Micro-credentials - the new kid on campus

04 Sep 2020 | 6 MINS

The term ‘micro-credential’ may be the latest buzzword in higher education, but what is a micro-credential and why should you complete one?

A micro-credential is a short professional course that demonstrates your skills, knowledge and experience in a given subject area. The qualifications can be completed as a one-off or be stacked up towards a higher qualification.

UWA recently launched an initial suite of micro-credentials, with more in development, to assist those looking to upskill, change career or develop their interest in a particular area, so we spoke to UWA’s Pro Vice-Chancellor (Academic), Professor Graham Brown, about the new offerings.

“Our micro-credentials generally require between 50 and 150 hours of study and many are offered online, intensively or through blended delivery modes,” Professor Brown says.

“Micro-credentials can be used for advanced standing or credit into full-length degrees, they’re also perfect for busy professionals looking to upskill or learn something new without committing to a full degree.”

To learn more about our micro-credentials and other short courses, visit the UWA Plus website.

Interested? We spoke to the academics involved to find out more.

Micro-credential: Professional Writing and Communication

Academic lead: Associate Professor Tanya Dalziell

Starts: 7 September 2020

This six-week online course is designed for people looking to develop and apply successful communication methods. You’ll develop a range of practical skills that can be put into practice immediately.

Associate Professor Tanya Dalziell recommends completing a micro-credential because the targeted learning approach results in immediate upskilling, with the added bonus of potentially gaining credit towards further study.

“Skills in professional writing and communication are central to modern workplaces, from boardrooms to small businesses, and across all sectors. To communicate ideas effectively is to impact the world positively.”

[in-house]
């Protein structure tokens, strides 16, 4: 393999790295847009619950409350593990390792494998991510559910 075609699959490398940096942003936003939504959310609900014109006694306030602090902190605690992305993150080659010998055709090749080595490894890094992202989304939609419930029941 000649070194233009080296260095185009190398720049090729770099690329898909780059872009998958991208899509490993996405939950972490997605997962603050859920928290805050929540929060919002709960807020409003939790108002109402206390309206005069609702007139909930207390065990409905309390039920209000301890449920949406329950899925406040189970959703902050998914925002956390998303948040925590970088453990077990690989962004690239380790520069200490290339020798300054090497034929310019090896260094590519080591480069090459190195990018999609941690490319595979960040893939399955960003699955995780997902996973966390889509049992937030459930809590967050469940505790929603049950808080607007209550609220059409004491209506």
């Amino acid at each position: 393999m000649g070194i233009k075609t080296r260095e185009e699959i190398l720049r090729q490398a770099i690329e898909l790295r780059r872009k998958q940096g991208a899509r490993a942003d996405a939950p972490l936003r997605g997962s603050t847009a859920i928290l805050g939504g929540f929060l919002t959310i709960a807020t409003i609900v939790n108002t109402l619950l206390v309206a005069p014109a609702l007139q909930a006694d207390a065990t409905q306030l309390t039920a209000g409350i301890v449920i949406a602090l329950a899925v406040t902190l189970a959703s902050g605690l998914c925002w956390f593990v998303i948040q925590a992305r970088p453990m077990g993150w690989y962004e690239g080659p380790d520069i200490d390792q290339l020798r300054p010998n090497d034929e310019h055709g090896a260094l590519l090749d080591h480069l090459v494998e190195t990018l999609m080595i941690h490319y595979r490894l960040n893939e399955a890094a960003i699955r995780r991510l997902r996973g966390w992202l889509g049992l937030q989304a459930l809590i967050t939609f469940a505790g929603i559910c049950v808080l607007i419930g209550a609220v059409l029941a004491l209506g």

Micro-credential:
Tackling Plastic Pollution

Academic lead: Dr Julia Reisser

Starts: 21 September 2020

Industry endorsement: for blue, Plastic Free July

Most governments, industries and communities are aware of the damage plastics cause to our oceans, with the implications now affecting human health and climate change. Dr Reisser says these groups are now eager to be part of the journey towards a cleaner and healthier future, creating a demand for people with enough knowledge to make informed decisions on ridding the environment of plastics.

This course will empower you with the knowledge to better assess, design and implement cost-effective plastic pollution mitigation strategies in your business, community and home.

“Our new UWA Plus program provides learners with a flexible and affordable way of acquiring and updating knowledge that is relevant in today’s economy. Our micro-credential is unique and I am not aware of any other courses out there covering the plastic pollution issues and solutions as holistically as we will be doing,”


Micro-credential:
Advanced Structural Geology

Academic lead: Dr Nico Thebaud

Starts: 12 October 2020

This micro-credential offers an opportunity for industry geoscientists to refresh and/or deepen their technical skills and make a real difference in their professional roles. You’ll have the opportunity to review fundamental structural principles applied to ore deposit study and be exposed to most recent development in the study of ore deposit formationThe micro-credential is well aligned with the challenges facing the minerals industry, and offers a unique training program dedicated to upskilling industry geoscientists.